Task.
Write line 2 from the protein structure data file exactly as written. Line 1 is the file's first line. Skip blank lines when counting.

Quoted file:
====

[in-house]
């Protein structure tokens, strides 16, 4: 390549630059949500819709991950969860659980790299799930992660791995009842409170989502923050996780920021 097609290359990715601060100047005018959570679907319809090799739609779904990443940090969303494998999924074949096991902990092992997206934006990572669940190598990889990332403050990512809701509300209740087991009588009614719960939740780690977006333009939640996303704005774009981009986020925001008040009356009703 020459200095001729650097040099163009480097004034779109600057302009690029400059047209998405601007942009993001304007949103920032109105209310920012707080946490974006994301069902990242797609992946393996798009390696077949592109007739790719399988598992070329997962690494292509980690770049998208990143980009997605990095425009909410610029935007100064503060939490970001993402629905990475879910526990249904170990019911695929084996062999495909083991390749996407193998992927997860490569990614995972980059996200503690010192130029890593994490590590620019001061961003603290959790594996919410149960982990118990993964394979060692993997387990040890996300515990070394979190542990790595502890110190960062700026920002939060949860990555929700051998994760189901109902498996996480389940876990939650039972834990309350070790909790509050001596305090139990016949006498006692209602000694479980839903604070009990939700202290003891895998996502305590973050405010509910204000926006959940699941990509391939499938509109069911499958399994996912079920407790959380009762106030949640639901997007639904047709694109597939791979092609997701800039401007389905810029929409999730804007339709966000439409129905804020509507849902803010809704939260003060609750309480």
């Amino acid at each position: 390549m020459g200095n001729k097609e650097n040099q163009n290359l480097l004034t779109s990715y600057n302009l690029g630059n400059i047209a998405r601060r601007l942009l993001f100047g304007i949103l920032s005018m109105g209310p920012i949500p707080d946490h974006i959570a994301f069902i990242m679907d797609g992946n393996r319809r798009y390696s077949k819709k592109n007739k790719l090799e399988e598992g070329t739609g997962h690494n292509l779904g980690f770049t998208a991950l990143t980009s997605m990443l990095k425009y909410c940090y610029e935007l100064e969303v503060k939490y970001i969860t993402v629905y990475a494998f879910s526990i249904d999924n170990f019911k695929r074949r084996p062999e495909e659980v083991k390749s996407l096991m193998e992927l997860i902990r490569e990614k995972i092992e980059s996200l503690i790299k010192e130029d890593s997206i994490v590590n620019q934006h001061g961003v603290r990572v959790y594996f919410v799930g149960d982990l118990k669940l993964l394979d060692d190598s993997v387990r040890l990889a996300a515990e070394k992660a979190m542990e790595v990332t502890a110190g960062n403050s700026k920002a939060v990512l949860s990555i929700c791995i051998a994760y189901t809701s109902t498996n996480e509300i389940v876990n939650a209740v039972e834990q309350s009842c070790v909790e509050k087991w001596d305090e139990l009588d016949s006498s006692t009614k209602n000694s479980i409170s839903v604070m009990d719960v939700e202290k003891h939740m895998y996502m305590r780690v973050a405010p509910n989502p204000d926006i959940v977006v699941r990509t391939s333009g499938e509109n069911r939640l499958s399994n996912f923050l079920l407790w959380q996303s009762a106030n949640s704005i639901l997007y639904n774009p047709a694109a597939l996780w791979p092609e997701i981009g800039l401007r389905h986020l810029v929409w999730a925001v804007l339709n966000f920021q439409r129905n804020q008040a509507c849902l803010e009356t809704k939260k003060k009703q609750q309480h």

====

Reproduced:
């Protein structure tokens, strides 16, 4: 390549630059949500819709991950969860659980790299799930992660791995009842409170989502923050996780920021 097609290359990715601060100047005018959570679907319809090799739609779904990443940090969303494998999924074949096991902990092992997206934006990572669940190598990889990332403050990512809701509300209740087991009588009614719960939740780690977006333009939640996303704005774009981009986020925001008040009356009703 020459200095001729650097040099163009480097004034779109600057302009690029400059047209998405601007942009993001304007949103920032109105209310920012707080946490974006994301069902990242797609992946393996798009390696077949592109007739790719399988598992070329997962690494292509980690770049998208990143980009997605990095425009909410610029935007100064503060939490970001993402629905990475879910526990249904170990019911695929084996062999495909083991390749996407193998992927997860490569990614995972980059996200503690010192130029890593994490590590620019001061961003603290959790594996919410149960982990118990993964394979060692993997387990040890996300515990070394979190542990790595502890110190960062700026920002939060949860990555929700051998994760189901109902498996996480389940876990939650039972834990309350070790909790509050001596305090139990016949006498006692209602000694479980839903604070009990939700202290003891895998996502305590973050405010509910204000926006959940699941990509391939499938509109069911499958399994996912079920407790959380009762106030949640639901997007639904047709694109597939791979092609997701800039401007389905810029929409999730804007339709966000439409129905804020509507849902803010809704939260003060609750309480």